A Kingdom from Dust (#351)
Plus: Sign up for our discussion of “When the Myth of Voter Fraud Comes for You”
Ever had a Cutie? 🍊
Or a bottle of Fiji water? Or a glass of pomegranate juice?
Maybe you prefer nuts — like maybe an almond? Or a pistachio, perhaps?
If you answered yes to any of those questions, you support the empire of billionaires Stewart and Lynda Resnick, the king and queen of California agriculture, who control not only hundreds of thousands of acres of land, but also billions of gallons of water every year, not to mention the livelihoods of thousands of mostly undocumented people who work in their vast fields and live in their company town, Lost Hills.
For that reason alone, I recommend that you read this week’s lead article, “A Kingdom from Dust,” a sweeping account that explores how two non-farming, kitsch-selling business people from the East coast built massive wealth by moving out west and making it big in California.
But if you’ve subscribed to this newsletter for any significant amount of time (hi there, long-time readers!), you know that I’m not going to include an 89-minute piece just because some folks struck it rich. (Except, of course, if they hacked the lottery – see “Jerry and Marge Go Large,” now a feel-good movie on Paramount+.)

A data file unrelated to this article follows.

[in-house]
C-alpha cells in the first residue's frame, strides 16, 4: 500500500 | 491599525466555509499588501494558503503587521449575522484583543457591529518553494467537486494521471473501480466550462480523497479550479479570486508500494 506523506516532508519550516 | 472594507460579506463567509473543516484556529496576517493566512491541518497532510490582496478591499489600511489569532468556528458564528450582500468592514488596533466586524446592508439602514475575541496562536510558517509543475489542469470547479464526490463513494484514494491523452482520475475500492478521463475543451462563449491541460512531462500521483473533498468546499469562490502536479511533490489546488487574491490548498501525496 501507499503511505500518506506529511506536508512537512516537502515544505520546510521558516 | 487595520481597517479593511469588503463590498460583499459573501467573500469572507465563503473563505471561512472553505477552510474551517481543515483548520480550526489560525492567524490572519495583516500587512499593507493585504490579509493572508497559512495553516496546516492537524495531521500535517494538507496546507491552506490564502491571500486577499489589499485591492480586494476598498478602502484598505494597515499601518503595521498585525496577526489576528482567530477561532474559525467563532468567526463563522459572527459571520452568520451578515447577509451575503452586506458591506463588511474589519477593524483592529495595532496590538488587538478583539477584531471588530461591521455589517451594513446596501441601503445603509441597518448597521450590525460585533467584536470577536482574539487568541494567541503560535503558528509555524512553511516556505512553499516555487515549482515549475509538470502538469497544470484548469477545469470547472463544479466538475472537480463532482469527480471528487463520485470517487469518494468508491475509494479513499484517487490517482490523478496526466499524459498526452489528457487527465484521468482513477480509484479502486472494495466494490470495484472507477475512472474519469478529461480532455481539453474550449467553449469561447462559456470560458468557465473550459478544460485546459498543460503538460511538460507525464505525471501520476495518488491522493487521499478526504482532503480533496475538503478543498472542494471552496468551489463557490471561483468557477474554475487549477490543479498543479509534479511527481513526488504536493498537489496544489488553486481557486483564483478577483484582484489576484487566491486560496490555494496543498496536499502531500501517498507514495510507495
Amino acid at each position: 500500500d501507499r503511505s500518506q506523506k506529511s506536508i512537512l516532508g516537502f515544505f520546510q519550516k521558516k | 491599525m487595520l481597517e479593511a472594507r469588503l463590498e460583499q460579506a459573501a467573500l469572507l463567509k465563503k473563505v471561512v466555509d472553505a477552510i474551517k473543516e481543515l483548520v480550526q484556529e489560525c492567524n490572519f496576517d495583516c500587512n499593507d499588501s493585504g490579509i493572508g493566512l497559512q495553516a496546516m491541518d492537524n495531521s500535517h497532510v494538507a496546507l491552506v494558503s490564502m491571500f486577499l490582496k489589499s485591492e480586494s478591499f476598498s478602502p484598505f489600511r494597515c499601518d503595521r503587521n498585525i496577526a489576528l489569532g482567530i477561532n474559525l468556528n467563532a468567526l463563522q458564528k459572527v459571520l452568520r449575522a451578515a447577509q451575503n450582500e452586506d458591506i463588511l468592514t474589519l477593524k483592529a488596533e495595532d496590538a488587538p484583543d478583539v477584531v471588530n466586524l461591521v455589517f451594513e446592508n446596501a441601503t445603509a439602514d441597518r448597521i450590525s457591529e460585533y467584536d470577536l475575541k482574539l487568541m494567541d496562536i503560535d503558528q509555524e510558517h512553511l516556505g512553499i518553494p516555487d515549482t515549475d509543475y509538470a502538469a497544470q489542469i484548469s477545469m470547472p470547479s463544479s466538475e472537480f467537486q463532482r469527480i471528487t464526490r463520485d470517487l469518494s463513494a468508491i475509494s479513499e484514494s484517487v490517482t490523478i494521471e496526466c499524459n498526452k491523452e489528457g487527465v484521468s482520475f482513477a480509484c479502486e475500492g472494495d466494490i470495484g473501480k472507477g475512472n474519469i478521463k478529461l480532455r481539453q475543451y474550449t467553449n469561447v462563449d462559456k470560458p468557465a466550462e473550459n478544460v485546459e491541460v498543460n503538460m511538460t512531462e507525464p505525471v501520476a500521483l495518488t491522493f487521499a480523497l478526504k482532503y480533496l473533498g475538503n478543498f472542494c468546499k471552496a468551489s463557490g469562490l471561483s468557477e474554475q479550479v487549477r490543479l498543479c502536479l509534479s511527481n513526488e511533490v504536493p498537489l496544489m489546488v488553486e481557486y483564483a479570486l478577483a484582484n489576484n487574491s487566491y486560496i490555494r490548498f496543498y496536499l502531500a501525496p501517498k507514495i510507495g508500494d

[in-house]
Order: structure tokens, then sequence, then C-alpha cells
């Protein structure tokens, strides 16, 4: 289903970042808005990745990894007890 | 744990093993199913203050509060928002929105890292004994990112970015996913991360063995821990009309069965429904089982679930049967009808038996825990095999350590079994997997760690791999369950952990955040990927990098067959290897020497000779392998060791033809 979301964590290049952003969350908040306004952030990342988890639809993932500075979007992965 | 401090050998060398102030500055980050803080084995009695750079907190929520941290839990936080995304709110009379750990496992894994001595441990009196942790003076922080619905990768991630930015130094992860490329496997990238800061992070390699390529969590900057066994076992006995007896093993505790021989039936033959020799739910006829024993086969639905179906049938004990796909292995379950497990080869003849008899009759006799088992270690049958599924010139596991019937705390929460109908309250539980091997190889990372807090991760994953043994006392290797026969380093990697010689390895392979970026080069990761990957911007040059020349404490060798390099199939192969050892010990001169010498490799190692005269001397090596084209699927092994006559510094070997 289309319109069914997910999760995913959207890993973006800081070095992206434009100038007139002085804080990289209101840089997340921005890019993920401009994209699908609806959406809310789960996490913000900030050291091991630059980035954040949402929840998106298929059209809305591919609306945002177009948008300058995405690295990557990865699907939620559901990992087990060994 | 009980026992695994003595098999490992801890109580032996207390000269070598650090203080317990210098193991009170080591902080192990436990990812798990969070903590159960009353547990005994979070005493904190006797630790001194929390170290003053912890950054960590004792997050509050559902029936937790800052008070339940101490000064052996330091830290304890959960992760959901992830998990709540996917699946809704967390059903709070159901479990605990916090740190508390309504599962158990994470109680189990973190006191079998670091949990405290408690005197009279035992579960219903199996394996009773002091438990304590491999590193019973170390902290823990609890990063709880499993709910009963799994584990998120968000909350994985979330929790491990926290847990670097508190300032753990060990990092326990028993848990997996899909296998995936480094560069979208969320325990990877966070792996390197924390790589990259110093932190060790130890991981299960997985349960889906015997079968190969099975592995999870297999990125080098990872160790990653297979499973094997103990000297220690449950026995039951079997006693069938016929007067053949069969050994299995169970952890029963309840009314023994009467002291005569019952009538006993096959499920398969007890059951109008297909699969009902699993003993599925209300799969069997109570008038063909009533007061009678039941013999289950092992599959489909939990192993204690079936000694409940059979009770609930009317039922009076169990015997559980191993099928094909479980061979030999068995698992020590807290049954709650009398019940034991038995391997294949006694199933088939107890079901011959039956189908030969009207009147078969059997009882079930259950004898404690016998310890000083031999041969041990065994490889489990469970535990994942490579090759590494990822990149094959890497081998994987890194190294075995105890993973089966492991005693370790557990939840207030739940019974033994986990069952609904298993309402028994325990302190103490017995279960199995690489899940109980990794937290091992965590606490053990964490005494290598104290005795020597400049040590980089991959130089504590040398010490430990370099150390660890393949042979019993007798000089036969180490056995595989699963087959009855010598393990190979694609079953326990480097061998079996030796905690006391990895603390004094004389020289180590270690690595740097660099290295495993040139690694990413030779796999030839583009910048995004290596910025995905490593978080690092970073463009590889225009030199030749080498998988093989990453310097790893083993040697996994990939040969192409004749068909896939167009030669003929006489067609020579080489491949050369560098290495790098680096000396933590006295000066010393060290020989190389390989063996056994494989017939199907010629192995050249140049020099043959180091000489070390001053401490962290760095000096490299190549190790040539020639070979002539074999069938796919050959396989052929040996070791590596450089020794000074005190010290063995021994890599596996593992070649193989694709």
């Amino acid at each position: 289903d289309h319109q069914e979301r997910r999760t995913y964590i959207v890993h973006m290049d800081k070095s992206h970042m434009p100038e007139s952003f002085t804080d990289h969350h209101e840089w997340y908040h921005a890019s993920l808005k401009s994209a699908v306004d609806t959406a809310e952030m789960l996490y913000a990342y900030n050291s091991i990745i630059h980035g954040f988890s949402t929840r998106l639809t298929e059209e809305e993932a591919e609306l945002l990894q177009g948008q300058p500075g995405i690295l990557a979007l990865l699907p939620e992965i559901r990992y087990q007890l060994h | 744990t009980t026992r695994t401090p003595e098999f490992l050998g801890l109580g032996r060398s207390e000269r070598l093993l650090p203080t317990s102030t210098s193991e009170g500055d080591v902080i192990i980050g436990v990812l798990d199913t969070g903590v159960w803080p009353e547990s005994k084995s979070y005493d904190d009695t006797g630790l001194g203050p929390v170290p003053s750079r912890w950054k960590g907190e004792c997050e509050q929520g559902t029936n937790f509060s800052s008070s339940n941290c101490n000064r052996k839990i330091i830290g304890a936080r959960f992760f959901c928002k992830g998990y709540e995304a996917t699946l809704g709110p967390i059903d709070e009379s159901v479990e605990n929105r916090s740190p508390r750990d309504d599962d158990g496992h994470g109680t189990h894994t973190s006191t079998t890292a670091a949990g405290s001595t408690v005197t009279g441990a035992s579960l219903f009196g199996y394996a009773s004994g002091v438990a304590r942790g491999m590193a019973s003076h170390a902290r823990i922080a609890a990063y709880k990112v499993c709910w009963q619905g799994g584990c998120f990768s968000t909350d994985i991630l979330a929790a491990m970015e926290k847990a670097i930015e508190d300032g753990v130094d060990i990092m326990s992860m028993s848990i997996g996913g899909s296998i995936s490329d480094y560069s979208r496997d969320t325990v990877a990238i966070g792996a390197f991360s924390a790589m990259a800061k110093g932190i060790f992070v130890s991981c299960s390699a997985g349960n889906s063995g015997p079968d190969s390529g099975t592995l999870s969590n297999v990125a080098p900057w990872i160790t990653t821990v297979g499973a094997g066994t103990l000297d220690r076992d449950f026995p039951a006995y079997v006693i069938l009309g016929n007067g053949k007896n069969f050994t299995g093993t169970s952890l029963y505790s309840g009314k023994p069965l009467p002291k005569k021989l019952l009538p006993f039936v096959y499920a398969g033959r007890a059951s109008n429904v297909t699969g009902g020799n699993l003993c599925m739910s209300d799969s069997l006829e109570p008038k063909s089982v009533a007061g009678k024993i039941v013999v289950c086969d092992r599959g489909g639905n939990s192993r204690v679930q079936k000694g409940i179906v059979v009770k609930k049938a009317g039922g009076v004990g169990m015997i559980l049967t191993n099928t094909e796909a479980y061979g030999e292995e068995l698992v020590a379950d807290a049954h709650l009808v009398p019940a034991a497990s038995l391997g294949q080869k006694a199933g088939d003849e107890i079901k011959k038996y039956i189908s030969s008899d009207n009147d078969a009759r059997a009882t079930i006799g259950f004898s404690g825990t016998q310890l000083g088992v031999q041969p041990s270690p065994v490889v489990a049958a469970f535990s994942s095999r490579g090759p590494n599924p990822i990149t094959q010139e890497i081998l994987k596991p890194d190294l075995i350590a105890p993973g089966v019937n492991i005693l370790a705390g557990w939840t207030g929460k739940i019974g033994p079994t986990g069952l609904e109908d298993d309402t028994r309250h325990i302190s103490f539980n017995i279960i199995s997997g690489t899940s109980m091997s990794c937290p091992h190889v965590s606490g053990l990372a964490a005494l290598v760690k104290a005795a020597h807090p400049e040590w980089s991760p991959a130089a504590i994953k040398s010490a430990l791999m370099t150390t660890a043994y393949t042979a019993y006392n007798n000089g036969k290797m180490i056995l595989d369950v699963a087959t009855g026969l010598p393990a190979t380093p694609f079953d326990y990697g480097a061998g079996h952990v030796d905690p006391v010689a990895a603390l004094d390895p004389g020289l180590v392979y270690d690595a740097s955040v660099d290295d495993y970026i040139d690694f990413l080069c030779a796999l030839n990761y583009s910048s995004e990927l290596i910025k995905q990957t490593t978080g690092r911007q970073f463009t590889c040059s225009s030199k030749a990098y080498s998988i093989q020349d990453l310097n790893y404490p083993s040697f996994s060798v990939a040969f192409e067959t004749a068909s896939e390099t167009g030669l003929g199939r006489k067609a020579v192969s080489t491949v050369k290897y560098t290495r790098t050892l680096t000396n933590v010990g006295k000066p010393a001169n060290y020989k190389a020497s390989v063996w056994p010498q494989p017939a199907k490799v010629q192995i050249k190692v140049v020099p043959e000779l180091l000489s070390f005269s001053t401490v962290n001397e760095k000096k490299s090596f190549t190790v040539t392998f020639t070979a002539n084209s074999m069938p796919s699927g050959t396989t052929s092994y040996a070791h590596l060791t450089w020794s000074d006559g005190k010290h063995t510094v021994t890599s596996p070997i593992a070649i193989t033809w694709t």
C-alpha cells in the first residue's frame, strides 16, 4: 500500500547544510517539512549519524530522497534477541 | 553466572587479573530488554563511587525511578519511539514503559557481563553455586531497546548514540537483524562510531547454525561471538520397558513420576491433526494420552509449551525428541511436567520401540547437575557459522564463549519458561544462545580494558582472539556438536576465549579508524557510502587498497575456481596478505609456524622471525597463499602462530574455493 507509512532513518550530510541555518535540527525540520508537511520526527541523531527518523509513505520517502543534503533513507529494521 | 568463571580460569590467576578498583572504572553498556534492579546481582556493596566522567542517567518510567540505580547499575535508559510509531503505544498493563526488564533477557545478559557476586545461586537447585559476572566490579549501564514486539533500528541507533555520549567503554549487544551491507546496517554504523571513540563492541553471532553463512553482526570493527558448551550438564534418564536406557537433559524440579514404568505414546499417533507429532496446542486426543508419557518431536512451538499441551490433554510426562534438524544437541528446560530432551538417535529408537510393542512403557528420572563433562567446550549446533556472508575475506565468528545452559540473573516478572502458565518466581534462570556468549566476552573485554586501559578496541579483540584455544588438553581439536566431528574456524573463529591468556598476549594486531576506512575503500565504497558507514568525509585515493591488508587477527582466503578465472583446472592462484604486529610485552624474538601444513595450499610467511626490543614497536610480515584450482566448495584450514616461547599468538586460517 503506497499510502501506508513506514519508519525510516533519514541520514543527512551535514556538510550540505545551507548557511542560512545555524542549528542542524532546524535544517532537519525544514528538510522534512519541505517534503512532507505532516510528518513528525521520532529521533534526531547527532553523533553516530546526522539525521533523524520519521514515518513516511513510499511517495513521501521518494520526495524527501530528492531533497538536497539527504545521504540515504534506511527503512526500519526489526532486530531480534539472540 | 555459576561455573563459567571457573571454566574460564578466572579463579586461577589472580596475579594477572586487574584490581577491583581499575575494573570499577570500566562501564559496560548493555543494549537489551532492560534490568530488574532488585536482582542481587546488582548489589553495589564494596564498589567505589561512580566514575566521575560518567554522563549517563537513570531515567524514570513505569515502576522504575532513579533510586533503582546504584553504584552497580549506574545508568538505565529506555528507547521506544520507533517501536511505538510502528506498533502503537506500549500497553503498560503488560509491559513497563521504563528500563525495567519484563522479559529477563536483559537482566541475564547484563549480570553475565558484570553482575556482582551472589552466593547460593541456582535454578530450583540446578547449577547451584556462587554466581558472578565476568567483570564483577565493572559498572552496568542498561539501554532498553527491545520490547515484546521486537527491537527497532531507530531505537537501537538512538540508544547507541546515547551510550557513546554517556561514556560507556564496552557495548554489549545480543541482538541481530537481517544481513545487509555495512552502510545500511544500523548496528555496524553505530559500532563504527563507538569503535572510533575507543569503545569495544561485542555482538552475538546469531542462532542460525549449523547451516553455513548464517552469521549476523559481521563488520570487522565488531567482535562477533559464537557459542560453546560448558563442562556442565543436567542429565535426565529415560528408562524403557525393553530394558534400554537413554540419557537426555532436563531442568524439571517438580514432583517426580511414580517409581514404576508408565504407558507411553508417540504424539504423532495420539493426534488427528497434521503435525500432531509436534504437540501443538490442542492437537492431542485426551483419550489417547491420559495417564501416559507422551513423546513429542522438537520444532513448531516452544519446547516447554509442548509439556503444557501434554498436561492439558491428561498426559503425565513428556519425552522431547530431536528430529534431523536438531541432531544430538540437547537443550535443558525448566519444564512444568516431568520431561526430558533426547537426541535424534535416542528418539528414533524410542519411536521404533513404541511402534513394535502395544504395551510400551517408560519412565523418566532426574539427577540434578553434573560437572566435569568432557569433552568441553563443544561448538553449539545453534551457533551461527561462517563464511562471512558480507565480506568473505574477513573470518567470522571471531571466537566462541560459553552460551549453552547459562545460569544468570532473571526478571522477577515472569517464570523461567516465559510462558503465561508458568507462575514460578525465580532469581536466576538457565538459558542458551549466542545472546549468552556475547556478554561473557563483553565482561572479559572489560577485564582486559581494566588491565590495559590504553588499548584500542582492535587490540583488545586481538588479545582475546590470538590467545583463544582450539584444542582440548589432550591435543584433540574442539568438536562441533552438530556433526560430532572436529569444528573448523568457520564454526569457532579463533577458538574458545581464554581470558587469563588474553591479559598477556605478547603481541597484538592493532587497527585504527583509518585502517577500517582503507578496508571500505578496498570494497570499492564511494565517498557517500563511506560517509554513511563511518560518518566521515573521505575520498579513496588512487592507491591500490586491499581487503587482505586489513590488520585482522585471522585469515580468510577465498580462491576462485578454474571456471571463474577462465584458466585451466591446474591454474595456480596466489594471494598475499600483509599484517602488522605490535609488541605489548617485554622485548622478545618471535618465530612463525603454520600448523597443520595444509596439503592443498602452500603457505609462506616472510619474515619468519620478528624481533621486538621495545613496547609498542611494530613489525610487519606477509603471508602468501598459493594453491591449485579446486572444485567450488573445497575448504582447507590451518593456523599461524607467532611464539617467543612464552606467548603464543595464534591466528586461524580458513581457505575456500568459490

No, it’s not that at all. Rather, I deeply appreciated this article because of what I learned about my home state – namely, how much power its big farmers wield, how little power its farmworkers possess, how messed up its water policies are, and how our desire for delicious produce in the supermarket is influencing climate change, contributing to wildfires, and literally making the land underneath our feet sink.
And on that delightful note, let’s get to the article! 😀 (I promise, it’s a good one.)
If you asked me to introduce myself, I probably wouldn’t lead with “I’m Californian.” But the truth is I’ve lived here nearly all my life, and I don’t plan on moving anytime soon — no matter what Florida Governor Ron DeSantis says.
One big thing I’ve noticed about my California identity is that I remain mostly ignorant about the state’s history and economy. Sure, Miss Milanesio made us make a mission in fourth grade. But she certainly didn’t explain the nuances of water politics, or how agricultural barons transformed the land and exploited its people to extract a bounty of fruits and vegetables from the earth.
That’s why I’m grateful to journalist Mark Arax. His well-written article has it all. Not only will you meet Stewart and Lynda Resnick, but you’ll also learn about how they schemed their way to the top, stealing water to protect themselves from drought; how they built a company town, keeping their laborers dependent on philanthropy; and how they destroyed the environment, planting trees where they don’t grow and ripping out trees where they do.
And if you step back, as Mr. Arax encourages us to do, you’ll realize how fragile California is, and how dire our situation is — how we’ve managed to construct an enormous agricultural apparatus because of people’s ambitions for fortune, one that the country depends on, but one that fundamentally does not work, and one that will inevitably fail sooner rather than later.
After all, no matter how strong California dreaming is, there’s just no escaping the reality that 40 million people are living in a desert that’s getting drier.